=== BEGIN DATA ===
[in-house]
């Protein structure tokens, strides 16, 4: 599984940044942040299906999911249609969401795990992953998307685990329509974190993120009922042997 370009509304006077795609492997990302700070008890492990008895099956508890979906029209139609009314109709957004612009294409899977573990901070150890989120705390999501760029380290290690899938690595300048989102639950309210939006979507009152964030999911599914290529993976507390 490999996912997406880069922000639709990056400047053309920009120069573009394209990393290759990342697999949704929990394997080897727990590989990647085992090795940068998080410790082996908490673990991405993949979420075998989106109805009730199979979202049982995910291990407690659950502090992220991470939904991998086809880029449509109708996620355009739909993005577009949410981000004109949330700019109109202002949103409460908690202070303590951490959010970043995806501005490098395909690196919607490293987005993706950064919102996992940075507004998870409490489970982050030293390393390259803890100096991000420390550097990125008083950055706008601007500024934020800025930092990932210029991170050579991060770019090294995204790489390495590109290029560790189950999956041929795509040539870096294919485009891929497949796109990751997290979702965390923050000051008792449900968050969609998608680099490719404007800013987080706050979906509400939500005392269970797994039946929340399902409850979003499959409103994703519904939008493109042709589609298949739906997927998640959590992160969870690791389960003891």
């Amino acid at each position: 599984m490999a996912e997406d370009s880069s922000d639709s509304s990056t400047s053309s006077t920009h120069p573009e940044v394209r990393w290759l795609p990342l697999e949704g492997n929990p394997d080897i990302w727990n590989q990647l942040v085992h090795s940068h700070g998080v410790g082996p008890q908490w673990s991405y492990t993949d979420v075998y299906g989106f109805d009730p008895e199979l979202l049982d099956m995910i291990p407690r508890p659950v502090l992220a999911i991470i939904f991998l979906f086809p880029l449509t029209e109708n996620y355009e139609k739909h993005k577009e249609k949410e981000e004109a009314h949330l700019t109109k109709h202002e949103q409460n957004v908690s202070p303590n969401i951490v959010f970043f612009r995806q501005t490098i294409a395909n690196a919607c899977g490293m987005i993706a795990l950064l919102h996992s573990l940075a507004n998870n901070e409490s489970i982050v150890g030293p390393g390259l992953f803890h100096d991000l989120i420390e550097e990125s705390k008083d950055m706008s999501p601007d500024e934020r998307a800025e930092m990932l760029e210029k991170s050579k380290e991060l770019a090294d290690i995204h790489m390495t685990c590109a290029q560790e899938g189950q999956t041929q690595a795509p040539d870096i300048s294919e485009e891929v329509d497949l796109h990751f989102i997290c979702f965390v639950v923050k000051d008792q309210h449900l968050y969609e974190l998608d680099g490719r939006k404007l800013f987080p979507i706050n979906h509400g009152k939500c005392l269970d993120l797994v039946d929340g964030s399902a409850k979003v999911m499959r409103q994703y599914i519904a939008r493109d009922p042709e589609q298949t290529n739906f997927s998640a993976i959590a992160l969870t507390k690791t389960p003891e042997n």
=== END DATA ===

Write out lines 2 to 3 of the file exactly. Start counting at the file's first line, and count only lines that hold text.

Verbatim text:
């Protein structure tokens, strides 16, 4: 599984940044942040299906999911249609969401795990992953998307685990329509974190993120009922042997 370009509304006077795609492997990302700070008890492990008895099956508890979906029209139609009314109709957004612009294409899977573990901070150890989120705390999501760029380290290690899938690595300048989102639950309210939006979507009152964030999911599914290529993976507390 490999996912997406880069922000639709990056400047053309920009120069573009394209990393290759990342697999949704929990394997080897727990590989990647085992090795940068998080410790082996908490673990991405993949979420075998989106109805009730199979979202049982995910291990407690659950502090992220991470939904991998086809880029449509109708996620355009739909993005577009949410981000004109949330700019109109202002949103409460908690202070303590951490959010970043995806501005490098395909690196919607490293987005993706950064919102996992940075507004998870409490489970982050030293390393390259803890100096991000420390550097990125008083950055706008601007500024934020800025930092990932210029991170050579991060770019090294995204790489390495590109290029560790189950999956041929795509040539870096294919485009891929497949796109990751997290979702965390923050000051008792449900968050969609998608680099490719404007800013987080706050979906509400939500005392269970797994039946929340399902409850979003499959409103994703519904939008493109042709589609298949739906997927998640959590992160969870690791389960003891």
């Amino acid at each position: 599984m490999a996912e997406d370009s880069s922000d639709s509304s990056t400047s053309s006077t920009h120069p573009e940044v394209r990393w290759l795609p990342l697999e949704g492997n929990p394997d080897i990302w727990n590989q990647l942040v085992h090795s940068h700070g998080v410790g082996p008890q908490w673990s991405y492990t993949d979420v075998y299906g989106f109805d009730p008895e199979l979202l049982d099956m995910i291990p407690r508890p659950v502090l992220a999911i991470i939904f991998l979906f086809p880029l449509t029209e109708n996620y355009e139609k739909h993005k577009e249609k949410e981000e004109a009314h949330l700019t109109k109709h202002e949103q409460n957004v908690s202070p303590n969401i951490v959010f970043f612009r995806q501005t490098i294409a395909n690196a919607c899977g490293m987005i993706a795990l950064l919102h996992s573990l940075a507004n998870n901070e409490s489970i982050v150890g030293p390393g390259l992953f803890h100096d991000l989120i420390e550097e990125s705390k008083d950055m706008s999501p601007d500024e934020r998307a800025e930092m990932l760029e210029k991170s050579k380290e991060l770019a090294d290690i995204h790489m390495t685990c590109a290029q560790e899938g189950q999956t041929q690595a795509p040539d870096i300048s294919e485009e891929v329509d497949l796109h990751f989102i997290c979702f965390v639950v923050k000051d008792q309210h449900l968050y969609e974190l998608d680099g490719r939006k404007l800013f987080p979507i706050n979906h509400g009152k939500c005392l269970d993120l797994v039946d929340g964030s399902a409850k979003v999911m499959r409103q994703y599914i519904a939008r493109d009922p042709e589609q298949t290529n739906f997927s998640a993976i959590a992160l969870t507390k690791t389960p003891e042997n």